Today we did The Lake Superior Problem. In keeping with the basic theme of my previous post, this problem has a very easy to understand task. What’s the area of the lake?
Then the fun begins as you watch the students explore the different options for taking a rather bizarre shape and inject familiarity to it. There isn’t a formula for the area of Lake Superior. So, what can we do?
Above was the most accurate response and also the least used method.
This was a similar approach. Still seldom used. Still quite accurate.
This group found it useful to have an image they could manipulate better. A see through sheet of patty paper helped them.
This group asked for string so they could get an accurate perimeter measurement. They found that the perimeter was not an incredibly helpful measurement, but better they explore than I shut down ideas.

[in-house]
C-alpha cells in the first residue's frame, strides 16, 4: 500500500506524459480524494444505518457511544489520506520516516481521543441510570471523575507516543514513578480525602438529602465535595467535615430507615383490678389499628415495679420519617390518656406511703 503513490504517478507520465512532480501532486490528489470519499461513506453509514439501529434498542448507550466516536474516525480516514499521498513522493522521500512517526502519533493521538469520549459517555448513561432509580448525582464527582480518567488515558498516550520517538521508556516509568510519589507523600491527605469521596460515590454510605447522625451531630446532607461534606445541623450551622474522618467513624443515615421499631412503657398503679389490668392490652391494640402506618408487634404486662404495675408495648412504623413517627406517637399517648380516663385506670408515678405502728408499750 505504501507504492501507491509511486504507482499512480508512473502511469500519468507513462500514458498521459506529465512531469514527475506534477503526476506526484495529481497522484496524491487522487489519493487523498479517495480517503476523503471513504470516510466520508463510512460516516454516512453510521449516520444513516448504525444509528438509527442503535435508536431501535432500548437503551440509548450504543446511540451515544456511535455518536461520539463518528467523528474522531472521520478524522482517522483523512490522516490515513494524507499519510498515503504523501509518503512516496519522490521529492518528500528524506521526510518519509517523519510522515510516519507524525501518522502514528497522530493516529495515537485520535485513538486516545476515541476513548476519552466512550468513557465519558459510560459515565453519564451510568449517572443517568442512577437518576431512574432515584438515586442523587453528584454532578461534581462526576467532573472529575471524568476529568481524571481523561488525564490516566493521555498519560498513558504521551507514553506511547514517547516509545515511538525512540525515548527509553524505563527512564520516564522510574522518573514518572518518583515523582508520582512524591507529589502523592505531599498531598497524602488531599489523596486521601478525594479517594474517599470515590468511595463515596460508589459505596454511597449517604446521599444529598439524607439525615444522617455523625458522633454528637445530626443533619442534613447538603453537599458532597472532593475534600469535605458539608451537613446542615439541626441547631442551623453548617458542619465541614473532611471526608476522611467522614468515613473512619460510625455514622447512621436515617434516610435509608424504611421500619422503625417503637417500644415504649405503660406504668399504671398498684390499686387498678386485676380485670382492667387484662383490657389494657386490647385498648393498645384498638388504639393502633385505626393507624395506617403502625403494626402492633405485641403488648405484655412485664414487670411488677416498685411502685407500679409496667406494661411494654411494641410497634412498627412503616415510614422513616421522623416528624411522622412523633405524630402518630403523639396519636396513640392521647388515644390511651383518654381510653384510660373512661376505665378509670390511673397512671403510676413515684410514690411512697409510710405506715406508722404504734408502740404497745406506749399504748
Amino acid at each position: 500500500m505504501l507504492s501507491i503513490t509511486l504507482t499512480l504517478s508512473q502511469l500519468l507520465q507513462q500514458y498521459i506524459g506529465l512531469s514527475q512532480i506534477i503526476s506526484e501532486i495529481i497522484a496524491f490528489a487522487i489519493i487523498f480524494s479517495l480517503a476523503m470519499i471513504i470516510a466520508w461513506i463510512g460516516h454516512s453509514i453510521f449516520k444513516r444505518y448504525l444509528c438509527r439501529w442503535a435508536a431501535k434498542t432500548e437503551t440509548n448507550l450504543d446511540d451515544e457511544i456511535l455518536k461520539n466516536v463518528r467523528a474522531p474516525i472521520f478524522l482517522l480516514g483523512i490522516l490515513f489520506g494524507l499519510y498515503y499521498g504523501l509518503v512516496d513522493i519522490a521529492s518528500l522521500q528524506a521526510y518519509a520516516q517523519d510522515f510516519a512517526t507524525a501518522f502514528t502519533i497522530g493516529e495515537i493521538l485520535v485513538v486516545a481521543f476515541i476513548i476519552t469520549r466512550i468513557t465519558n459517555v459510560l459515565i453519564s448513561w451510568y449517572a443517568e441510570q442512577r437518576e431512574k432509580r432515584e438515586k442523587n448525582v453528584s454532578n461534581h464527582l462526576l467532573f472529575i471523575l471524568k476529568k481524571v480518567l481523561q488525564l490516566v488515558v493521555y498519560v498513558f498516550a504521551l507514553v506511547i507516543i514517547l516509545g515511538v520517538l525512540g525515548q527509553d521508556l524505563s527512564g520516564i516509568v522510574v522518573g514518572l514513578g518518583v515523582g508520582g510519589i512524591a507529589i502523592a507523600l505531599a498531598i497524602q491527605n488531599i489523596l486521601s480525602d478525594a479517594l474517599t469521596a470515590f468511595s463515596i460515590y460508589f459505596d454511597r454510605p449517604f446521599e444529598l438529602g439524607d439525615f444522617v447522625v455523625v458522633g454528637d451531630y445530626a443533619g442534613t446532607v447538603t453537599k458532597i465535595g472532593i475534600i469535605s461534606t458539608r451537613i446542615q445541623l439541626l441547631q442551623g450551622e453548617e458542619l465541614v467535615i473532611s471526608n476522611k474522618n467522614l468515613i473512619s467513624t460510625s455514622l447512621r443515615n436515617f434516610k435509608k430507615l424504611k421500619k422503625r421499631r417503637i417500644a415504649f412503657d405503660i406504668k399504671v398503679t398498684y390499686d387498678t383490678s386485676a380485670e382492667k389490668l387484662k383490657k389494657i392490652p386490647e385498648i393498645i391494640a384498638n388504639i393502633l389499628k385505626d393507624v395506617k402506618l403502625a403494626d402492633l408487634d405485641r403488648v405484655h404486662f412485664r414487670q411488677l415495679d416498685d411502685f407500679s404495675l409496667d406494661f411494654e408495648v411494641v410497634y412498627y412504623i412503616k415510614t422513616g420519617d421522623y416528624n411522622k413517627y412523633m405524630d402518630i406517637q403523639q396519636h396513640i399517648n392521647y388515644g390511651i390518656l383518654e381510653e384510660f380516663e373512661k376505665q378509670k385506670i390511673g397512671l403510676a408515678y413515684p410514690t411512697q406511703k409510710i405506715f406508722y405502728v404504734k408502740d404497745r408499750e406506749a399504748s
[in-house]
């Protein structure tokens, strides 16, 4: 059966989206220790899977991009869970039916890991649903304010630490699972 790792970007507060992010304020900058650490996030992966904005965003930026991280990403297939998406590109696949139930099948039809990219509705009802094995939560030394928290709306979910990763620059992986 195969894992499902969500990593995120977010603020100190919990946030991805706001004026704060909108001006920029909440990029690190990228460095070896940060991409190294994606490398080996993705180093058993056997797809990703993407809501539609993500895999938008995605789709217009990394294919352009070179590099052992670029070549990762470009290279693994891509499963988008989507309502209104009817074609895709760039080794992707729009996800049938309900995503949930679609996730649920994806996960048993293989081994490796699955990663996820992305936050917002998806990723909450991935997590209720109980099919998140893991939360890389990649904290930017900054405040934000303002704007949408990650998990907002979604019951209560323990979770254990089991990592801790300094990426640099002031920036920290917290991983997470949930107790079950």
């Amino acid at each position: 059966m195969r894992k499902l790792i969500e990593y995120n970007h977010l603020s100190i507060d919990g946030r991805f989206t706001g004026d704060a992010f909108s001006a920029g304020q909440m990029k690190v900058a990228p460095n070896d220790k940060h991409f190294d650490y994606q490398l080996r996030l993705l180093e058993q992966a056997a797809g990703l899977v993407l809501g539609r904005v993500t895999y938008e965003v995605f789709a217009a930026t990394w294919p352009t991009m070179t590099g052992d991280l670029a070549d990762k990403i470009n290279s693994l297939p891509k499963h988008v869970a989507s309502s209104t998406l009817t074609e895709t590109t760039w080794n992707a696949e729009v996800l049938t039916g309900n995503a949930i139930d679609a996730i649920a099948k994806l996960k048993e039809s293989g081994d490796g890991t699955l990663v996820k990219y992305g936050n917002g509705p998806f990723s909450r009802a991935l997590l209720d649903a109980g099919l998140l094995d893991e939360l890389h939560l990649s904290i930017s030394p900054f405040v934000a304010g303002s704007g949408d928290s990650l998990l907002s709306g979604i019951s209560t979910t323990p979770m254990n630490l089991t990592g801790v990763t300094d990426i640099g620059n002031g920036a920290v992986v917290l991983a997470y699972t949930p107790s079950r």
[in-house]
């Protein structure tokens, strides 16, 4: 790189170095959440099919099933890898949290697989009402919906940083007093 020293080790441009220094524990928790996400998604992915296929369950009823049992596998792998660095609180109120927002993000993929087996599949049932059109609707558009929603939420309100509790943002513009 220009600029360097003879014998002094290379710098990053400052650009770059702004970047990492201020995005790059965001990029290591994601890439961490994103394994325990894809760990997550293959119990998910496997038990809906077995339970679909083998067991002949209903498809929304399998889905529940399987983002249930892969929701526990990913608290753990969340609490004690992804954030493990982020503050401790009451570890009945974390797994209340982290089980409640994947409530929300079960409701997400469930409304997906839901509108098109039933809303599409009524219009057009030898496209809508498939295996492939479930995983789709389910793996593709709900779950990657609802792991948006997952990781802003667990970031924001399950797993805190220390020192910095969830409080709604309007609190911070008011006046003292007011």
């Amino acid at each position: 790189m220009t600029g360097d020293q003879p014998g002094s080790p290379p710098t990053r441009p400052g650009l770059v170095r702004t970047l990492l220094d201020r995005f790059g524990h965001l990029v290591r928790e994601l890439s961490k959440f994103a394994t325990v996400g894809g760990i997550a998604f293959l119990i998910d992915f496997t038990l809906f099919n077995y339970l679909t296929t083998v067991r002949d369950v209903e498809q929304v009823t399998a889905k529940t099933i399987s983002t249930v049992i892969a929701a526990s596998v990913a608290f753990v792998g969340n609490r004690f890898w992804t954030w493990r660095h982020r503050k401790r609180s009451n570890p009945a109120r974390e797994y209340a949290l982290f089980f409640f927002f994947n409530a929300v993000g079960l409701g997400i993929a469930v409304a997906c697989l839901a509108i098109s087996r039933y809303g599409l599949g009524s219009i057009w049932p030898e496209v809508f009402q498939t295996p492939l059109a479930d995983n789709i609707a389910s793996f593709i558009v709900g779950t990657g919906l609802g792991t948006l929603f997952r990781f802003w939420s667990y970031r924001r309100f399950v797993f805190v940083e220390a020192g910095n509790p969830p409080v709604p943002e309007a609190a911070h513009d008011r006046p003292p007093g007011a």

Many students saw the lake as a “sort-of triangle” and measured and calculated accordingly.
Said this team, “There’s only five different circles. Once you know the area of each of them, you just count, multiply, and add them up.”
I continue to find it fascinating that these students, who struggle with scale, area formulas, identifying polygons, and other mathematical skills in isolation struggle less with them in the context of an approachable task.